Labor Day: 6 Ways For New Parents To Get More Sleep
Sleep is something you just don't get when you have a newborn, but unfortunately, our bodies need sleep. We lose our ability to function efficiently when we don't get enough sleep. When we have a family to provide for and an infant to look after, being able to function efficiently is crucial. Here are 6 coping tips for sleep-deprived parents of newborns.
Make Sleep Your Top Priority
There never seems to be enough time in the day to get everything done, but don't sacrifice your sleep to do it all. You know you'll be up most of the night taking care of your baby so you have to work around that. That may mean taking scheduled naps or setting a hard time to go to bed and sticking to it. If it means saving the dish washing until morning, so be it. Your sleep is more important than having clean dishes.
If you're back at work, don't be afraid to say no to new projects. Every little thing that you add to your to-do list is taking a bit more time away from your sleep schedule. Being overwhelmed at work may stress you out and cause additional sleep loss. You could end up spreading yourself too thin between taking care of your family and getting your job done. Without adequate sleep, both could suffer.
You can hire someone to take care of just about everything you need to get done: clean the house, walk the dog, cook your meals. It may be expensive, but it can be a temporary solution for your sanity. Having someone take a few things off your plate while you get used to having a new human being in the house could be the difference between getting three hours and five hours of sleep at night. And you probably won't regret it, even if it means cutting back on other luxuries.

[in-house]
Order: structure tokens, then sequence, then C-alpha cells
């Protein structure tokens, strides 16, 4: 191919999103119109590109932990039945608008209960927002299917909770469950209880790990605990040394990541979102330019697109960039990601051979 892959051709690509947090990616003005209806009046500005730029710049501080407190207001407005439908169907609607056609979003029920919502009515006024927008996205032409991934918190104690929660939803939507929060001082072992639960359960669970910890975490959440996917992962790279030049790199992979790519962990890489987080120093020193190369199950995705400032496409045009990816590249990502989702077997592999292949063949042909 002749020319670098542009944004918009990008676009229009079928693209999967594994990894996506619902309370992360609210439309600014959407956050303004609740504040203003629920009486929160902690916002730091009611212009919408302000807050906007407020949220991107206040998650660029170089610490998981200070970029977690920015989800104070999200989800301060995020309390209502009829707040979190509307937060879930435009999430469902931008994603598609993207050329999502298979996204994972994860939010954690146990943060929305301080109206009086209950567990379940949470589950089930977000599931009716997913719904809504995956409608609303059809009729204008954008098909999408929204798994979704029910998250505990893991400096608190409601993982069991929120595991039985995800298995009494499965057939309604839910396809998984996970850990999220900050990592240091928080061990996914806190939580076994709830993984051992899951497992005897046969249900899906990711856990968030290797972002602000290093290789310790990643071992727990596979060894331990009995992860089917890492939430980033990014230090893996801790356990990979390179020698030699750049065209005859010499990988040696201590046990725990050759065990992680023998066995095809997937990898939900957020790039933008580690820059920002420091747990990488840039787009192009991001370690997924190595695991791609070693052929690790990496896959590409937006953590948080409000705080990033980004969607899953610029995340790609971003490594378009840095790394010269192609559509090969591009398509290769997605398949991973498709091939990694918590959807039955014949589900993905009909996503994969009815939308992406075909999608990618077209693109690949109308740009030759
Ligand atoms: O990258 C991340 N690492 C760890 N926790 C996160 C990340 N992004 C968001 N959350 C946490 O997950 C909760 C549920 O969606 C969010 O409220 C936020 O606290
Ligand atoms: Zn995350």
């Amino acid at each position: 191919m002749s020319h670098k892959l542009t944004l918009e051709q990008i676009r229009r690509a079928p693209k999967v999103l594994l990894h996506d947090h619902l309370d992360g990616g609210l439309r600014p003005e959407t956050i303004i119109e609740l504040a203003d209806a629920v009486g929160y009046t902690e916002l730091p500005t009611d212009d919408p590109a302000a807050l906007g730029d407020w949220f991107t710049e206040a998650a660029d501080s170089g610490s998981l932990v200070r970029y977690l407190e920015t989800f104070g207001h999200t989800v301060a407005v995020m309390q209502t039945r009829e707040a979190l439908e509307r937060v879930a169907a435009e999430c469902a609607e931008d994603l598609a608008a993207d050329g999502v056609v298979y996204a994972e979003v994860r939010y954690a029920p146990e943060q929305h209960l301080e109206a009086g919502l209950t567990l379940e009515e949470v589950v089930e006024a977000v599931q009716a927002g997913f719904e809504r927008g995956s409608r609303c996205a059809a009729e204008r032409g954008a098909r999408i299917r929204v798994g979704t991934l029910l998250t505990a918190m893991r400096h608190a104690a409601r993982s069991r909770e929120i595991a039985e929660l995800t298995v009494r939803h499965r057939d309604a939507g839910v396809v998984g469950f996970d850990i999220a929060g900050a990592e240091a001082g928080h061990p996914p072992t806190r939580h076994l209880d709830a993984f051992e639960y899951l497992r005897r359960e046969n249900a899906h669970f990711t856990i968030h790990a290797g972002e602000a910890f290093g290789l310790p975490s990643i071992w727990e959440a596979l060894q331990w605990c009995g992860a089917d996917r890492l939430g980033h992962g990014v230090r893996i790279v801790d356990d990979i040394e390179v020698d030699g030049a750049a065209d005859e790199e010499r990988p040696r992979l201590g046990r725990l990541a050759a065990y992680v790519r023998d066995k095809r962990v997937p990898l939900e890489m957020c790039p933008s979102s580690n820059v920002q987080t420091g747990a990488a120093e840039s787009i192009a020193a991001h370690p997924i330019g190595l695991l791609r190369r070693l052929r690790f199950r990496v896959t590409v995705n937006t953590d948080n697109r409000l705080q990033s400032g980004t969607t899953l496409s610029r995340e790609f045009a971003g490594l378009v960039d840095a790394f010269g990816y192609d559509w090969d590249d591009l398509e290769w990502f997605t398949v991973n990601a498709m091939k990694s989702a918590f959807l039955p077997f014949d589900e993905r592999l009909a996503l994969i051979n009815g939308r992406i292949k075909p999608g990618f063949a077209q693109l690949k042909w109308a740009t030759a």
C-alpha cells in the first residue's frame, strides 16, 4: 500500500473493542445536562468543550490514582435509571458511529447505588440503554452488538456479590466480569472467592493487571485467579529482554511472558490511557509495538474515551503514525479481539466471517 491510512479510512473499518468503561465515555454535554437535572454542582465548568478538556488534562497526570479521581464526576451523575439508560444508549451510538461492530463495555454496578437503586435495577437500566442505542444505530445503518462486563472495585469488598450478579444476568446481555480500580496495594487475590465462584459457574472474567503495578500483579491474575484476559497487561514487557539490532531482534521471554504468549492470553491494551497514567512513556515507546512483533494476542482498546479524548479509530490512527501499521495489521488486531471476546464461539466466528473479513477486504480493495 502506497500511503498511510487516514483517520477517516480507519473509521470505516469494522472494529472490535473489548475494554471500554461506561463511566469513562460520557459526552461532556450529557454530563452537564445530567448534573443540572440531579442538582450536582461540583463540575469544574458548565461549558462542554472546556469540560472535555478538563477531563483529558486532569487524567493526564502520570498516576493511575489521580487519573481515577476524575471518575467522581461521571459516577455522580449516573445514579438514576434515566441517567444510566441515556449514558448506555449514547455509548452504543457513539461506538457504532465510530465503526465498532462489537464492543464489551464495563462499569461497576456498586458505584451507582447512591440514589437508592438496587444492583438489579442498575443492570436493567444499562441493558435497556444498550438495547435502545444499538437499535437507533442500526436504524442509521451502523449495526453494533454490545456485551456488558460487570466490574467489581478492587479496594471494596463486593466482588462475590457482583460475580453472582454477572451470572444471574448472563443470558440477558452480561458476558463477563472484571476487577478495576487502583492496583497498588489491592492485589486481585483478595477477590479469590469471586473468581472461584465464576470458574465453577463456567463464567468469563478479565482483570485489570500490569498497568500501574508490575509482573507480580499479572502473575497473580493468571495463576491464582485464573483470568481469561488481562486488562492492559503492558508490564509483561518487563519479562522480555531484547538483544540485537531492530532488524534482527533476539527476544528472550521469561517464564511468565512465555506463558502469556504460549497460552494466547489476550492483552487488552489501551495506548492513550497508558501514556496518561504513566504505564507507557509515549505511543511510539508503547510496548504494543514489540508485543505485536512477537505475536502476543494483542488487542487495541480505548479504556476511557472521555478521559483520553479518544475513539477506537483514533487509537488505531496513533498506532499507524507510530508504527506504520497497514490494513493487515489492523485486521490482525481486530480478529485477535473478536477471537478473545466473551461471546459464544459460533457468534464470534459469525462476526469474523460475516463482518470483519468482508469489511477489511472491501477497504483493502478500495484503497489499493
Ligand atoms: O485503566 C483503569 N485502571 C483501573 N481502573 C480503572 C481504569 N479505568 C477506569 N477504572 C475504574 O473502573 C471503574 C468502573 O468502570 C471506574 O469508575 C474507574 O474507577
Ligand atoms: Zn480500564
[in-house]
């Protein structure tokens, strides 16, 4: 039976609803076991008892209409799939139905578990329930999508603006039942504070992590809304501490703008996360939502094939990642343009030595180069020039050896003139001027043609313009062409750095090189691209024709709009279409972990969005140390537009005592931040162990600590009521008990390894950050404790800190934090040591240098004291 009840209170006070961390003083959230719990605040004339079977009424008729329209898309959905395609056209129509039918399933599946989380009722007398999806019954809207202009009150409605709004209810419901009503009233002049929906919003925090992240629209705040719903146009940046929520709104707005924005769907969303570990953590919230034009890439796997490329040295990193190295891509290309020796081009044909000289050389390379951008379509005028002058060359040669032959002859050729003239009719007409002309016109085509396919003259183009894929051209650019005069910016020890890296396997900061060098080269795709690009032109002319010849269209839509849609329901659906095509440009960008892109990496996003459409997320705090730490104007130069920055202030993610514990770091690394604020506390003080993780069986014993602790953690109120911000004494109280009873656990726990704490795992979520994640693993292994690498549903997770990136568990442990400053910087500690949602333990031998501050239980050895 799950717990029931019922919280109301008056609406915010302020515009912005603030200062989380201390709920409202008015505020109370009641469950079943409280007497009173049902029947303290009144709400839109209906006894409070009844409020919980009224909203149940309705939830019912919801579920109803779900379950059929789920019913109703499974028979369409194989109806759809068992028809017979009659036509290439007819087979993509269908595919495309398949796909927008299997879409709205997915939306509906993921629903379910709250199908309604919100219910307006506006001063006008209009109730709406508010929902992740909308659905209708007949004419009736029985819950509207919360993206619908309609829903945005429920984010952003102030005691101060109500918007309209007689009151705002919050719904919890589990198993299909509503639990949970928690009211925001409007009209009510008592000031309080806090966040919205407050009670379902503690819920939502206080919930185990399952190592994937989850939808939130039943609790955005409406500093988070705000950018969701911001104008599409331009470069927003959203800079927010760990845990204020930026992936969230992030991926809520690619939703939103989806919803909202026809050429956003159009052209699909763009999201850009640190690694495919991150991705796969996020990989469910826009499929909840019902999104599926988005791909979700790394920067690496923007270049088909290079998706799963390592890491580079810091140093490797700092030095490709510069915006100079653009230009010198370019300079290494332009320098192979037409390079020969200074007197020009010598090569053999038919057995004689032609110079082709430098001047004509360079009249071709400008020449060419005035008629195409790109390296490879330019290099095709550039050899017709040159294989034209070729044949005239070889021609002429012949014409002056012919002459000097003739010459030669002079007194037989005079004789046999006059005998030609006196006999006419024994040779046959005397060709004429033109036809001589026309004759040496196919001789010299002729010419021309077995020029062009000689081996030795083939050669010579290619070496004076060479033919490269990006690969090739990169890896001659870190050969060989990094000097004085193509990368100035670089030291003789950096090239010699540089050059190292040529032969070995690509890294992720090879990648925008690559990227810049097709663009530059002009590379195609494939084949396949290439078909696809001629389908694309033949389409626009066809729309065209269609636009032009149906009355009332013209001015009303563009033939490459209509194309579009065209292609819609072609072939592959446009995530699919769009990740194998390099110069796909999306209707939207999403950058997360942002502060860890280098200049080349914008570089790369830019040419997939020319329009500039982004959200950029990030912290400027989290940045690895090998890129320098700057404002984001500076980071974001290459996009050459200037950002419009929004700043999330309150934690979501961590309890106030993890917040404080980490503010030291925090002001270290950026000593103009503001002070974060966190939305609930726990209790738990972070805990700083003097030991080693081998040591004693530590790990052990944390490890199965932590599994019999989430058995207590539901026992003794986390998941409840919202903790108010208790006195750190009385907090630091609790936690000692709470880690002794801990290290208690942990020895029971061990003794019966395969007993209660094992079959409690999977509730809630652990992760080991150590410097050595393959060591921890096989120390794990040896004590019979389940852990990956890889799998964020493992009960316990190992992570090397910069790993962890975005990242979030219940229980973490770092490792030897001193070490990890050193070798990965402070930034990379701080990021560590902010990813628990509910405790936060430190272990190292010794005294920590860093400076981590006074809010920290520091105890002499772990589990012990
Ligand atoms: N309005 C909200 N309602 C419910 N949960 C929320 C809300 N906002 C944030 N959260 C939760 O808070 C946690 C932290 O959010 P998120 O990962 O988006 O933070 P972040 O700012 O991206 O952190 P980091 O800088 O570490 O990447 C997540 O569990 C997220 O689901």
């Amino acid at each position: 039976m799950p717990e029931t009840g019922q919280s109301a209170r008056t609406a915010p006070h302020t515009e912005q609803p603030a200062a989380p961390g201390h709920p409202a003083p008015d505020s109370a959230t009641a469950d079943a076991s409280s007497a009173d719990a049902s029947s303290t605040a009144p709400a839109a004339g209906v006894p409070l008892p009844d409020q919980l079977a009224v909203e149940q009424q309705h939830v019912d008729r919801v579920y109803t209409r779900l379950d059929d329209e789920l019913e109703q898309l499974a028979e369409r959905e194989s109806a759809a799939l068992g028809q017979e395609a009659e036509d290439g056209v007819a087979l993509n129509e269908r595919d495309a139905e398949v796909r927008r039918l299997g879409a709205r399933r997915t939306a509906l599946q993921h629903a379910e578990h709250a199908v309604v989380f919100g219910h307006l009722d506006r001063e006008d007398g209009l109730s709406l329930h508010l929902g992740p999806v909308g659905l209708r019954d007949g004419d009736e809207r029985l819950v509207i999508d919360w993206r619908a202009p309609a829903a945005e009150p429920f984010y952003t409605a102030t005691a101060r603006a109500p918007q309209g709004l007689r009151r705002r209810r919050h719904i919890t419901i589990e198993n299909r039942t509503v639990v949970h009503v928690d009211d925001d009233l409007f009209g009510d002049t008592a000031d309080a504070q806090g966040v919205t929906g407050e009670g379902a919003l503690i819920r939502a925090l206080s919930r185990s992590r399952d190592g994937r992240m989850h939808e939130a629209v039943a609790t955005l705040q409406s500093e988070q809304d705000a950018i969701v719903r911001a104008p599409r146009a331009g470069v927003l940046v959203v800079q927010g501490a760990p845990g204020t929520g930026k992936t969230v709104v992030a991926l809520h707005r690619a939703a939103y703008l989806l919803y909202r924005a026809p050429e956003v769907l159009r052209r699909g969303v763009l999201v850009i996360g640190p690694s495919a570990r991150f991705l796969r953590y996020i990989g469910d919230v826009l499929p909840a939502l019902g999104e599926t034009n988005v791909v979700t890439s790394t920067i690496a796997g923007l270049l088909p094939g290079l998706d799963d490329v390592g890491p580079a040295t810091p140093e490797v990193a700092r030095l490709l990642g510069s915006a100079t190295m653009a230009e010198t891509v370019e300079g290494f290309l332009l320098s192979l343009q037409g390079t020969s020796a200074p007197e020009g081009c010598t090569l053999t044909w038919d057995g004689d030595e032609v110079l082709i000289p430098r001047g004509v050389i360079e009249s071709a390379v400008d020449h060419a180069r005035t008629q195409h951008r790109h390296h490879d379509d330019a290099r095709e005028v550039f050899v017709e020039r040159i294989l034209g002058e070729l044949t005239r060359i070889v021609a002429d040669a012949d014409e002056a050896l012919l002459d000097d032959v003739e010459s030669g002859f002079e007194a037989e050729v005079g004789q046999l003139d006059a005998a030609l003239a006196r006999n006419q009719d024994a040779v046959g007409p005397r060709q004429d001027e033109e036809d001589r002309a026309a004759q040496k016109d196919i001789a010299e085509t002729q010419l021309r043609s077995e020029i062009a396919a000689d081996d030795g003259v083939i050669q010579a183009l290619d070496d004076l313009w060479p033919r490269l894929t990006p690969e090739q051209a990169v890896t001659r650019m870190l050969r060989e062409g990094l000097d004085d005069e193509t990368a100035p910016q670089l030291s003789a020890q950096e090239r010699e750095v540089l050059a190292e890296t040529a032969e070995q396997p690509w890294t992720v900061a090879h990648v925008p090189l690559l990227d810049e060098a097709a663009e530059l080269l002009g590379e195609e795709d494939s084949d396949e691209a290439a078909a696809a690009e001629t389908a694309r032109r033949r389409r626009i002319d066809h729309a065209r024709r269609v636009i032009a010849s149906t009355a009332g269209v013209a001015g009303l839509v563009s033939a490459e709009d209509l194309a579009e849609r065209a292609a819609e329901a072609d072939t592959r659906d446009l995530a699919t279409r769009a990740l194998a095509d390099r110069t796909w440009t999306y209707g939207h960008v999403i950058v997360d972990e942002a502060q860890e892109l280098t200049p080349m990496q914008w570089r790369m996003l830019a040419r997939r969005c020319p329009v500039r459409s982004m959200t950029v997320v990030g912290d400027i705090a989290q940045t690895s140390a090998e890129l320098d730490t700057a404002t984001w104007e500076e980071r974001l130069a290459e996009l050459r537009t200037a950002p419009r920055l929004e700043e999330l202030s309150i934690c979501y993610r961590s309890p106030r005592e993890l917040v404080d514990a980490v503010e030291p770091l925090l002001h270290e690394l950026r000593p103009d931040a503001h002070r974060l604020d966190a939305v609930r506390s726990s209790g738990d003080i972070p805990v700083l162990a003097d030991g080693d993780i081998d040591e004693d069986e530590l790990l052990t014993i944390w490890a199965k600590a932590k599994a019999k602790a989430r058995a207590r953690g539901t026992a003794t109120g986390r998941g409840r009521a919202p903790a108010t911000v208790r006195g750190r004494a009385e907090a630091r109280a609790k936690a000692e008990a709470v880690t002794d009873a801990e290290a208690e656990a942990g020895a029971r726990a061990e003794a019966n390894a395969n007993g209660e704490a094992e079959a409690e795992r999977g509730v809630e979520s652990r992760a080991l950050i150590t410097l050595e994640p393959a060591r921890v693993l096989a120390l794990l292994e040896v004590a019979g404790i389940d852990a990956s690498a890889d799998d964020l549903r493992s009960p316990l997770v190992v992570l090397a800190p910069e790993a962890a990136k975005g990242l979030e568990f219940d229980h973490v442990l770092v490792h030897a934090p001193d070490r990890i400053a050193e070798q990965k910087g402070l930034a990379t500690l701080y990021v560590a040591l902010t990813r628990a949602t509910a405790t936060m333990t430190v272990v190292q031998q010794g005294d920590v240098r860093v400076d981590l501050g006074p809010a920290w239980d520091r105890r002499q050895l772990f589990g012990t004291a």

Come Up With A Co-Parent System
Most of the sleep you do get will be interrupted frequently. Try to make sure each parent gets a good stretch of uninterrupted sleep. That could mean one parent goes to bed at 6pm so Mom or Dad can be ready to take over parenting duties at 9pm or it could mean alternating duties by when the baby wakes up. Having a good system in place may give you a better chance at getting the rest you need.
Even if there's no baby in your life, having a smart phone, television or computer in your bedroom could disrupt your sleep. Any kind of light can block melatonin production, including the light from electronics. Our bodies make melatonin to help regulate sleep, so when there's not enough melatonin released during our regular sleeping hours, we don't sleep as well. Putting off your favorite TV show until you're in the living room is a small price to pay for getting a little extra sleep.
Sleep When Baby Sleeps
This may seem like an obvious solution, but it's something you will likely need to remind yourself often. When your baby is awake, he is the center of everything your world, which can make everything from putting on sweatpants to pouring a glass of milk a challenge. When he goes down for a nap it's tempting to do all of those things you can't do when you're holding him. But it's important to resist the urge and get some sleep instead. If you don't have your rest then you probably can't do your best as a parent, spouse or employee.